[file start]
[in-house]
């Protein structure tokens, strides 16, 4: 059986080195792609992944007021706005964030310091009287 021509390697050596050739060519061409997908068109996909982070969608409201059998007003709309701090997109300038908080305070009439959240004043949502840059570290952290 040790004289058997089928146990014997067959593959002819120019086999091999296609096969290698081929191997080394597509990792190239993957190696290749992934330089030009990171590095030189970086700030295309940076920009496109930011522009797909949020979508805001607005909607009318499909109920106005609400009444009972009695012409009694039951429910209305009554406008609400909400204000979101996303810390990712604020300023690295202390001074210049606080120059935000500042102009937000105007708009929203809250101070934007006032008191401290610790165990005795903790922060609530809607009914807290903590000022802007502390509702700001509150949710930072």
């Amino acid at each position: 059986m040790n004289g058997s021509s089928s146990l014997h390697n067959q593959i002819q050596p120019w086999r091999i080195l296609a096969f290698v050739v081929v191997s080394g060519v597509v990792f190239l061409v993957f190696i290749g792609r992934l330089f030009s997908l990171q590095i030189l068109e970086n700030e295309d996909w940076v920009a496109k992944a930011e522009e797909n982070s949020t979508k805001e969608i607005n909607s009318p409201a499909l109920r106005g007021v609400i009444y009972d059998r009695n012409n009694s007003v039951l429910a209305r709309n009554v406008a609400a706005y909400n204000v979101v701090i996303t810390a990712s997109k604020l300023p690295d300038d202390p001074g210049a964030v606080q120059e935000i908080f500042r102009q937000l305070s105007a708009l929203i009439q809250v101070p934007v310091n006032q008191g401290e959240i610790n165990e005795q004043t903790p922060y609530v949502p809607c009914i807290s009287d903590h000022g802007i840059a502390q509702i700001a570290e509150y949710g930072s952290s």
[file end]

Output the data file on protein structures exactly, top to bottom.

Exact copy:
[in-house]
């Protein structure tokens, strides 16, 4: 059986080195792609992944007021706005964030310091009287 021509390697050596050739060519061409997908068109996909982070969608409201059998007003709309701090997109300038908080305070009439959240004043949502840059570290952290 040790004289058997089928146990014997067959593959002819120019086999091999296609096969290698081929191997080394597509990792190239993957190696290749992934330089030009990171590095030189970086700030295309940076920009496109930011522009797909949020979508805001607005909607009318499909109920106005609400009444009972009695012409009694039951429910209305009554406008609400909400204000979101996303810390990712604020300023690295202390001074210049606080120059935000500042102009937000105007708009929203809250101070934007006032008191401290610790165990005795903790922060609530809607009914807290903590000022802007502390509702700001509150949710930072």
């Amino acid at each position: 059986m040790n004289g058997s021509s089928s146990l014997h390697n067959q593959i002819q050596p120019w086999r091999i080195l296609a096969f290698v050739v081929v191997s080394g060519v597509v990792f190239l061409v993957f190696i290749g792609r992934l330089f030009s997908l990171q590095i030189l068109e970086n700030e295309d996909w940076v920009a496109k992944a930011e522009e797909n982070s949020t979508k805001e969608i607005n909607s009318p409201a499909l109920r106005g007021v609400i009444y009972d059998r009695n012409n009694s007003v039951l429910a209305r709309n009554v406008a609400a706005y909400n204000v979101v701090i996303t810390a990712s997109k604020l300023p690295d300038d202390p001074g210049a964030v606080q120059e935000i908080f500042r102009q937000l305070s105007a708009l929203i009439q809250v101070p934007v310091n006032q008191g401290e959240i610790n165990e005795q004043t903790p922060y609530v949502p809607c009914i807290s009287d903590h000022g802007i840059a502390q509702i700001a570290e509150y949710g930072s952290s």